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My Kaaba Salah Mat Storage Box

Recommended uses & Storage Ideas

  • Space saving
  • Fully detachable lid
  • Fully wipeable
  • Waterproof
  • Collapsible
  • My Kaaba Salah Mat Storage Box


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SKU: ITL-001 Category: Tags: , , , , , ,

Information about this product

My Kaaba Salah mat storage box is a perfect product to store all your Salaah related items like prayer mats, hats, jubbahs, burkas, & books. Made from hard wearing high quality fibreboard which makes the product last longer. Can be fully flat packed once not in use for space saving. Additional uses: For educational purposes to teach children about the importance of Makkah, Hajj & Umrah. Kaaba storage box is perfect to teach ourselves & our little ones about the importance of  Makkah, Hajj & Umrah. As you share stories of the prophets this educational product will allow us & our little ones to visualise.

Materials: Fibrewood & Printed Fabric

Dimensions: 40cm x 40cm x 40cm

he Ka’bah, also known as Baytullah (The House of Allah) is the first house built for humanity to worship Allah (ﷻ). The small, cubed building may not rival other famous buildings in terms of size but its impact on history and human beings is unmatched. It functions as the Qibla, the direction to which all Muslims pray five times a day.

Mention in the Quran

  • Regarding the Ka’bah, Allah (ﷻ) mentions in the Quran in Surah Al-Ma’idah: “Allah has made the Ka’bah –  the Sacred House –  a means of support for people.” [5:97]
  • The Ka’bah has been built or adjusted on several occasions throughout history. There are differences in opinion between scholars about the builders but the general view in order is:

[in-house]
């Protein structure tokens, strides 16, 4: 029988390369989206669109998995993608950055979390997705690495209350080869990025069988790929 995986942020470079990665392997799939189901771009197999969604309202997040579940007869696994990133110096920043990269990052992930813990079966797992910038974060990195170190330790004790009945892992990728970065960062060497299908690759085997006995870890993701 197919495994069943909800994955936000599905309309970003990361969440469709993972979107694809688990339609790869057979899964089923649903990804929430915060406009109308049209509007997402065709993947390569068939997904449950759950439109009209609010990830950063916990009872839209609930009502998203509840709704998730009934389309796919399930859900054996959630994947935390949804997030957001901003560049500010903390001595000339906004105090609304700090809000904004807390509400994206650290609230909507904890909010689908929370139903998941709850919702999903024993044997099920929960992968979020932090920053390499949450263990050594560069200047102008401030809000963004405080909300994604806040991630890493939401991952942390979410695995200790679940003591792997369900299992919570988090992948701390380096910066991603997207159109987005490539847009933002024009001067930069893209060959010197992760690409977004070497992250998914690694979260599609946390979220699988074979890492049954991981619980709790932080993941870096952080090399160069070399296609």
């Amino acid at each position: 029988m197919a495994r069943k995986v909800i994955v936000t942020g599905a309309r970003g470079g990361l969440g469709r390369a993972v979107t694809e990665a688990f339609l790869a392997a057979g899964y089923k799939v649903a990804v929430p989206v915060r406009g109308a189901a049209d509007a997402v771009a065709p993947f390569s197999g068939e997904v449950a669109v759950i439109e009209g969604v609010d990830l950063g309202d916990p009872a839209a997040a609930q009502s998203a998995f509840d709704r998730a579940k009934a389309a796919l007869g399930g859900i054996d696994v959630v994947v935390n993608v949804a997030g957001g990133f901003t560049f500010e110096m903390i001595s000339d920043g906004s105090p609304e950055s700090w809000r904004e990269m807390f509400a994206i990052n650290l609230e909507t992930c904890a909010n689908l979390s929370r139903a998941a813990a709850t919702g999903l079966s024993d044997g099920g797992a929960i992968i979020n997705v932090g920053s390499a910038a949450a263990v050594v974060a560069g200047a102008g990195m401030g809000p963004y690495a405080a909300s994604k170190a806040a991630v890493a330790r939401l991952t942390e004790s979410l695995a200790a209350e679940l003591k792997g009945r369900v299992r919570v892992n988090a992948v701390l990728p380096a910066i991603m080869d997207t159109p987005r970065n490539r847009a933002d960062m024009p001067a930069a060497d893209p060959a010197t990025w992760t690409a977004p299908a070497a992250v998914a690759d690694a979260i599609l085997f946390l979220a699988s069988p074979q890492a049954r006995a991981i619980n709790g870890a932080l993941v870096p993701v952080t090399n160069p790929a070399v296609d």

1. The angels

2. Prophet Adam (عليه السلام)

3. Prophet Sheeth (عليه السلام)

4. Prophet Ebrahim (عليه السلام) with his son Ismail (عليه السلام) – (c.2000 BCE)

  • The original Ka’bah that was built by Adam (عليه السلام) had been destroyed by the Great Flood during the era of Nuh (عليه السلام). Almost no trace of it was left, except for a small hill that covered its foundations.
  • It remained like this until the time of Ebrahim (عليه السلام). Allah (ﷻ) commanded Ebrahim (عليه السلام) to rebuild the Ka’bah along with his son Ismail (عليه السلام). They built it again on the same foundations.
  • Ebrahim (عليه السلام) stood on a stone known as the Maqame Ebrahim while he was building the Ka’bah. As Ismail (عليه السلام) would pass stones to continue the build the Maqame Ebrahim miraculously continued rising higher as the walls rose. Allah (ﷻ) caused the trace of his footprints of Ebrahim (عليه السلام) to remain on the stone as a reminder to the believers among his descendants.
  • The construction made by Ebrahim (عليه السلام) was rectangular in shape and did not have a roof. It had two openings at ground level, one on the easter wall, the other on the western wall. There were no actual doors, people would enter the Ka’bah, pray and then leave.

5. The Amaaliqah people

6. The Jurhum tribe

7. Qusay bin Qilab

8. The Quraysh – (605 CE)

  • The Ka’bah had become eroded over time and as a result of regular flooding in Makkah, it had also sustained severe water damage.
  • In addition, people would place their valuables inside as it was considered a very sacred place that nobody would dare violate. However, instances had occurred where thieves had looted the treasure that had been placed inside.